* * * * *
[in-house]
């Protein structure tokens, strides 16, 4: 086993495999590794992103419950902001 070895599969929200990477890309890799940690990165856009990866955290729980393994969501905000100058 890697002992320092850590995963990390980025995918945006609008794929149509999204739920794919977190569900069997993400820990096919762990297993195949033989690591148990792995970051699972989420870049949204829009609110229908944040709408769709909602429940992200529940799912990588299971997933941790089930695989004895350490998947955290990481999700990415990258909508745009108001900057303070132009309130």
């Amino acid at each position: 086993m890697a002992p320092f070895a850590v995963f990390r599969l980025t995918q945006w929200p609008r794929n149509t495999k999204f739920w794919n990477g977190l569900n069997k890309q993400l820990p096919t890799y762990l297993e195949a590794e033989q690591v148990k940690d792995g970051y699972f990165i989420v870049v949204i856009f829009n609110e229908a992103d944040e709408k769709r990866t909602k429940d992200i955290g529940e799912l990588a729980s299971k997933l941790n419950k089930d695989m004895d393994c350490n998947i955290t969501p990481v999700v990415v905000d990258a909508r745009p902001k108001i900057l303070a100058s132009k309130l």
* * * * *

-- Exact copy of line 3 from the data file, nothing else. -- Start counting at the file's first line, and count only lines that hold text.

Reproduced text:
């Amino acid at each position: 086993m890697a002992p320092f070895a850590v995963f990390r599969l980025t995918q945006w929200p609008r794929n149509t495999k999204f739920w794919n990477g977190l569900n069997k890309q993400l820990p096919t890799y762990l297993e195949a590794e033989q690591v148990k940690d792995g970051y699972f990165i989420v870049v949204i856009f829009n609110e229908a992103d944040e709408k769709r990866t909602k429940d992200i955290g529940e799912l990588a729980s299971k997933l941790n419950k089930d695989m004895d393994c350490n998947i955290t969501p990481v999700v990415v905000d990258a909508r745009p902001k108001i900057l303070a100058s132009k309130l």